Full communion is completeness of that relationship between Christian individuals and groups which is known as communion. Implying a unity unbroken by heresy or schism, it requires agreement on essential doctrine and practice and a willingness to have close relations. Absolute uniformity in theology and usage is not necessary: provided that this essential unity is maintained, different understandings and emphases are seen as mutually enriching.
Partial communion exists where elements of Christian faith are held in common, but complete unity on essentials is lacking. For example, the Catholic Church sees itself as in partial communion with Protestants, and as in much closer, but still incomplete, communion with the Eastern Orthodox Churches (see Catechism of the Catholic Church, 838).
The word "communion" is used not only of the bond uniting Christian individuals and groups, but also of groupings of Churches that explicitly recognize the existence between them of this bond in its full form. Examples are the Anglican Communion and the Porvoo Communion.
Full communion (in different senses) exists between:
- The particular Churches that form the Roman Catholic Church, which sees itself as one Church, not as a grouping on the lines of those just mentioned (the 28 May 1992 Letter to the Bishops of the Catholic Church on some aspects of the Church understood as Communion, 9 declares: "The universal Church cannot be conceived as the sum of the particular Churches, or as a federation of particular Churches. It is not the result of the communion of the Churches, but, in its essential mystery, it is a reality ontologically and temporally prior to every individual particular Church.") This includes Latin Catholic Church, the Maronite Catholic Church, the Syrian Catholic Church, etc.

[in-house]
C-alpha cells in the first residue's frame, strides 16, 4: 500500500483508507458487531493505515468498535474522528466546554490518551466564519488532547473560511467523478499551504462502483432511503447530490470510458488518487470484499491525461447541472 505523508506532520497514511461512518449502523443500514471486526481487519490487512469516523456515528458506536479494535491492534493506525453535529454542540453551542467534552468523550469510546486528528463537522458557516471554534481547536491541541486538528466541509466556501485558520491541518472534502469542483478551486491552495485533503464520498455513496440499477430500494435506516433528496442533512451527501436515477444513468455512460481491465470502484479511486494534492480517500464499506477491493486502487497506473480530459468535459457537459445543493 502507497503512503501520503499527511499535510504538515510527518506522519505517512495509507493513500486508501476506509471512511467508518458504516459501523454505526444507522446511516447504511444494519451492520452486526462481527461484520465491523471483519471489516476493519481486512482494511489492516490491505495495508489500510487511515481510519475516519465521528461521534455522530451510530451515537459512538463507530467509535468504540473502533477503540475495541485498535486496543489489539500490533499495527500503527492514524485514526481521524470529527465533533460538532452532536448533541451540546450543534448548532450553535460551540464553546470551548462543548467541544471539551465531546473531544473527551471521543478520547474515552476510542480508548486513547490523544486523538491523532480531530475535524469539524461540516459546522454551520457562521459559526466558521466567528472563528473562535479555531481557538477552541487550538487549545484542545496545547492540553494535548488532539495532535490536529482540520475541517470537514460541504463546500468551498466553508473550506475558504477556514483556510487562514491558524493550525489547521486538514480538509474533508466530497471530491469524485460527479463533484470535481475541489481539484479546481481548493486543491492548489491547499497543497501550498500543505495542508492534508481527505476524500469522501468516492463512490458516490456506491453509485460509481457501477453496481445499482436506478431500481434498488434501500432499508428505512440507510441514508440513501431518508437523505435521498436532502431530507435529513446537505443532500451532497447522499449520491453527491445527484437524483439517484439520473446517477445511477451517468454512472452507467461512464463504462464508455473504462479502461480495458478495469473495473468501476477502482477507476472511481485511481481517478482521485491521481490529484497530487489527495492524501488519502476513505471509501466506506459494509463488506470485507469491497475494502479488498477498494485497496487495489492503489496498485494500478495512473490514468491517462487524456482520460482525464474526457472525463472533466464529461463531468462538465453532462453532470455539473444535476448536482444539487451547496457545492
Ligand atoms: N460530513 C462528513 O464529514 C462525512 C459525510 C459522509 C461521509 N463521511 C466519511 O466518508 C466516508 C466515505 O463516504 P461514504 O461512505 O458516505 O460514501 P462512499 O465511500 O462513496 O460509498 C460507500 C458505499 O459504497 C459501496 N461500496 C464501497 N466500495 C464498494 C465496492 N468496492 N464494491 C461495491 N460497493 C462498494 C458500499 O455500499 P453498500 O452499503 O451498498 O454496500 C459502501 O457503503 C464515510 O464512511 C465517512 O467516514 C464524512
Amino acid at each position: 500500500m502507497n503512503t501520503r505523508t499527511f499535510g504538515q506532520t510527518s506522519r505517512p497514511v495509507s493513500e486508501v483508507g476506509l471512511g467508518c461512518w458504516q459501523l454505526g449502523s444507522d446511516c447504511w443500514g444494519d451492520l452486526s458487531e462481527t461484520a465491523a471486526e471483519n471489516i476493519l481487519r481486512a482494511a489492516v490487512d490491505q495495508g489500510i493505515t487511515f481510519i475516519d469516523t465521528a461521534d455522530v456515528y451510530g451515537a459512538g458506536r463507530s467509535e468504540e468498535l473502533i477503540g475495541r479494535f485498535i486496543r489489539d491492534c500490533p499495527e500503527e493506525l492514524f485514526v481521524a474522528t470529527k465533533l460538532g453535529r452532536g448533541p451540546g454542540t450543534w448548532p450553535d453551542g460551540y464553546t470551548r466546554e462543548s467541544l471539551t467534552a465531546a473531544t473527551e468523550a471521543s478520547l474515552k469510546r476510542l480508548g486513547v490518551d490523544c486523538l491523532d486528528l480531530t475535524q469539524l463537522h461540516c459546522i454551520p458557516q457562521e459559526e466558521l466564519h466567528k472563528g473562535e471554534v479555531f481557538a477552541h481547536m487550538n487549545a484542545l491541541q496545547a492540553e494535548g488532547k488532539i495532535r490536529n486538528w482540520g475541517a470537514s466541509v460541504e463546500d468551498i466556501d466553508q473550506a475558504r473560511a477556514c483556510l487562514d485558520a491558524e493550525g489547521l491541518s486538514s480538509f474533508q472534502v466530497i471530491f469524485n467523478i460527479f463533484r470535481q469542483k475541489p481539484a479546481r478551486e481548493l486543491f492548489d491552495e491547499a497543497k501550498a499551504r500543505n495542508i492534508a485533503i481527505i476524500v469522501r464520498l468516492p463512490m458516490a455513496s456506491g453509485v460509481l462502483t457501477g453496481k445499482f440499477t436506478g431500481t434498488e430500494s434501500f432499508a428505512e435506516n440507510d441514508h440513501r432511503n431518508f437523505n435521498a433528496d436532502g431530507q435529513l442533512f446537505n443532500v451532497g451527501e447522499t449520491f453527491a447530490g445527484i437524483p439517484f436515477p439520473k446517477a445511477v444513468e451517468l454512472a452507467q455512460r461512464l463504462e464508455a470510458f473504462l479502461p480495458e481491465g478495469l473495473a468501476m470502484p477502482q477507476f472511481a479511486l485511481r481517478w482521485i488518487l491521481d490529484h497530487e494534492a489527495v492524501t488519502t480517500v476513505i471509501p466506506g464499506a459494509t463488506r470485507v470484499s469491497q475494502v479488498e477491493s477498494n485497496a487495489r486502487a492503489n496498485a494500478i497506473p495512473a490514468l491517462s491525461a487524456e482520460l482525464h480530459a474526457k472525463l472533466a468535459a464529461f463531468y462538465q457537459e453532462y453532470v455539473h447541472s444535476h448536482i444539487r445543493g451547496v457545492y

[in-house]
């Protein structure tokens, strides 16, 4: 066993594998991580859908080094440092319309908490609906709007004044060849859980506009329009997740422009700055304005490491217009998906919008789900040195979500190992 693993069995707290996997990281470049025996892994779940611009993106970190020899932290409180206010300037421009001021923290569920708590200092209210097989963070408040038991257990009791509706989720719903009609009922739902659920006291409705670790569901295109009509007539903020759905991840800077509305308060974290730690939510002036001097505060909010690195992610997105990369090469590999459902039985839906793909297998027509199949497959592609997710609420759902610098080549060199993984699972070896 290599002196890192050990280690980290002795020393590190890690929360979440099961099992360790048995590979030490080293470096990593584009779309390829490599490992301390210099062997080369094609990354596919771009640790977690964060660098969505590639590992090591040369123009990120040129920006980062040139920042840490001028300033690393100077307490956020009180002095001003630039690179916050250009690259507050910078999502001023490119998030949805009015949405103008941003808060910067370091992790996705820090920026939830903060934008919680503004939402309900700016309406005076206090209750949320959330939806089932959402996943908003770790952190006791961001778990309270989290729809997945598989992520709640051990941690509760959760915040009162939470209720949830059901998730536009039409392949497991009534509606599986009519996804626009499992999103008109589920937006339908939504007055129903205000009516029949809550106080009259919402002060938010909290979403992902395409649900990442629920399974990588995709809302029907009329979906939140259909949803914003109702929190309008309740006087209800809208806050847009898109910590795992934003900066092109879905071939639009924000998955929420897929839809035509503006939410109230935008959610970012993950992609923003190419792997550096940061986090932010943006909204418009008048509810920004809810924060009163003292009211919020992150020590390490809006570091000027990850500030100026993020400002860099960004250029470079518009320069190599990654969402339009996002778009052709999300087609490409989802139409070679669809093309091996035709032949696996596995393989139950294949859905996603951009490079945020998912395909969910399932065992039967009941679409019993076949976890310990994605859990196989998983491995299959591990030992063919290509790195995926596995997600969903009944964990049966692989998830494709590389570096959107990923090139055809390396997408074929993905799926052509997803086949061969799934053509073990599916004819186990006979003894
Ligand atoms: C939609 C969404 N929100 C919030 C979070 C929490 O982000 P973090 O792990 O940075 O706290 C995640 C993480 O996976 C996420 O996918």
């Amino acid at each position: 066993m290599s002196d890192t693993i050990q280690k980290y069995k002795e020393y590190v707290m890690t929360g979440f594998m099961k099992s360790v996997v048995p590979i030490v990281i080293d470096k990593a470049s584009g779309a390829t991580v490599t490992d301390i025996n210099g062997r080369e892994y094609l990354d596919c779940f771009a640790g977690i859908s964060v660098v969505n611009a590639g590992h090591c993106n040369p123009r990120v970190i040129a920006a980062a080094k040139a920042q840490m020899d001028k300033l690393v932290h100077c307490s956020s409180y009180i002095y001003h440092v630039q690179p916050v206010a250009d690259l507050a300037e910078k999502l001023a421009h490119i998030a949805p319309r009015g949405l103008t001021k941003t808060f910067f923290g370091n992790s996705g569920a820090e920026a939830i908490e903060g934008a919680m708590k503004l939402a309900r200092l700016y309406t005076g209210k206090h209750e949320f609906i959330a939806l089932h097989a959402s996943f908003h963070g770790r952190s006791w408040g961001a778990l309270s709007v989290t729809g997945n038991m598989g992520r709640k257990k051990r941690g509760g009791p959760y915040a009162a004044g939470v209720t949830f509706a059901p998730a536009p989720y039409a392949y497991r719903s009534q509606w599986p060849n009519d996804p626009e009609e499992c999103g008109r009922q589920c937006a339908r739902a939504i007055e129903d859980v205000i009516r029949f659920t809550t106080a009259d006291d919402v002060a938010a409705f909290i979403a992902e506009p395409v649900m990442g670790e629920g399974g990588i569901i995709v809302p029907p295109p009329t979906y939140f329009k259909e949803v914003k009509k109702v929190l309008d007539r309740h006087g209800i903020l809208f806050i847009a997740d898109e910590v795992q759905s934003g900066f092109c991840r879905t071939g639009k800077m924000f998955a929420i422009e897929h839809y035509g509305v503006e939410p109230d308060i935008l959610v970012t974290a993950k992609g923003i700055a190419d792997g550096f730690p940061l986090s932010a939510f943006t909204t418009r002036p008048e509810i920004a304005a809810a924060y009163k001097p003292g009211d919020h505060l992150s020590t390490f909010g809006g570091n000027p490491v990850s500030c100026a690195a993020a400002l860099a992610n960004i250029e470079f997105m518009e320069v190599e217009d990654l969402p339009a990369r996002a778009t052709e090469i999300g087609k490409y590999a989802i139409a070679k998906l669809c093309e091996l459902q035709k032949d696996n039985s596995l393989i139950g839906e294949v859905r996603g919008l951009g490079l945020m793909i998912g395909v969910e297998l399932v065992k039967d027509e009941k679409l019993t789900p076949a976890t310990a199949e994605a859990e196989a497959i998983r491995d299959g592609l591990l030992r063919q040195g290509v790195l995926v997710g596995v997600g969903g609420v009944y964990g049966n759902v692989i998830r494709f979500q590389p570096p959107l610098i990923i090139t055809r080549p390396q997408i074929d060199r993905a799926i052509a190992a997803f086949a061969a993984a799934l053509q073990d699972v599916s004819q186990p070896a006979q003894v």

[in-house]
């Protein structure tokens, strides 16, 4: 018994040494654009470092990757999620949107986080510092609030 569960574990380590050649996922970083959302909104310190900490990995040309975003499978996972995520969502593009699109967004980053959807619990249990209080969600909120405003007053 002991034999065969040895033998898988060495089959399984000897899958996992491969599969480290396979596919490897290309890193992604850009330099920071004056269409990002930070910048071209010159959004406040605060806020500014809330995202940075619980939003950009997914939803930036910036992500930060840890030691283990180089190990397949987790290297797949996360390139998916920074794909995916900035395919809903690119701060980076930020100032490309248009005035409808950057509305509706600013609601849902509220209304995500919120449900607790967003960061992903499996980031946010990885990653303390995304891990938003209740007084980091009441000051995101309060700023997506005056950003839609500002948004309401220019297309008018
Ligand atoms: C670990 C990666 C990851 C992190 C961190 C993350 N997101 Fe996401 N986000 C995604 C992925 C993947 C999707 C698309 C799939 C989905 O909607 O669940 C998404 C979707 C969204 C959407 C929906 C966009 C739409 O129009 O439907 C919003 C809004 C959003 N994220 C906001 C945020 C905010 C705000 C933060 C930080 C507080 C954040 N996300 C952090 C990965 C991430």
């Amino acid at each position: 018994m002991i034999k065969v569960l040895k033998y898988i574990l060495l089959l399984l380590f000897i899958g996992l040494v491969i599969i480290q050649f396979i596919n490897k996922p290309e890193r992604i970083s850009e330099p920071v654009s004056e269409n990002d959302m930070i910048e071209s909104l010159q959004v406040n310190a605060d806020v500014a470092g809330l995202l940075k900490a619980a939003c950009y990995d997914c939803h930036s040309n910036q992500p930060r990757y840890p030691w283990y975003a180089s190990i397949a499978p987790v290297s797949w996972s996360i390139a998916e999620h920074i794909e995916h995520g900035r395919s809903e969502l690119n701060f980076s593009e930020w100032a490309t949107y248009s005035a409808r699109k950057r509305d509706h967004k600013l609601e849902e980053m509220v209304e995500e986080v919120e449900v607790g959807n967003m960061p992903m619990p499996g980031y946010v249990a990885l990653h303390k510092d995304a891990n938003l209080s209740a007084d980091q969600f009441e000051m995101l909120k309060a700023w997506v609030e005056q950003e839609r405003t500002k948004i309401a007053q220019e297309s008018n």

- The (approximately 16) autocephalous Churches that likewise form the one Eastern Orthodox Church
- The Coptic, Armenian Orthodox, Eritrean Orthodox, Jacobite, Indian Orthodox and Ethiopian Orthodox Tewahedo Churches (called "Oriental Orthodox" Churches)
- The Anglican Communion, the Old Catholic Church, the Mar Thoma Syrian Church of India, and the Philippine Independent Church.
- The Churches of the Porvoo Communion
- The Episcopal Church in the United States of America and the Evangelical Lutheran Church in America
- The Anglican Church of Canada and the Evangelical Lutheran Church in Canada
- The Evangelical Lutheran Church in America and the Moravian Church, as well as the ELCA with the Presbyterian Church USA, the Reformed Church in America, and the United Church of Christ, and the Moravians with the United Methodist Church.
- The United Methodist Church is currently working diligently toward full communion with both the Evangelical Lutheran Church in America and the Episcopal Church in the United States of America.
- The Church of England is currently working diligently toward full communion with the Methodist Church of Great Britain.
- Many of the Independent Catholic Churches are working diligently toward full communion with each other and with the Old-Catholic Union of Utrecht.
In the case of the last-mentioned groupings (from no. 4 on), full communion means little more than an arrangement for:
- mutual recognition of members
- common celebration of the Lord's Supper/Holy Communion/Eucharist
- mutual recognition of ordained ministers
- mutual recognition of sacraments
- a common commitment to mission.
Full communion means much more for the first-mentioned. The constituent particular Churches of the Catholic Church see each of them as the embodiment of the whole unique Catholic Church in a specific area. Similarly, each of the Eastern Orthodox Churches is viewed as a particular embodiment of the one Orthodox Church. This oneness is understood differently in the latter-mentioned.
The first-mentioned also see sharing the Eucharist as the sign of full communion, the goal to which those striving for unity look forward. Others view this sacrament rather as a means of achieving unity by fostering fellowship (see open communion).
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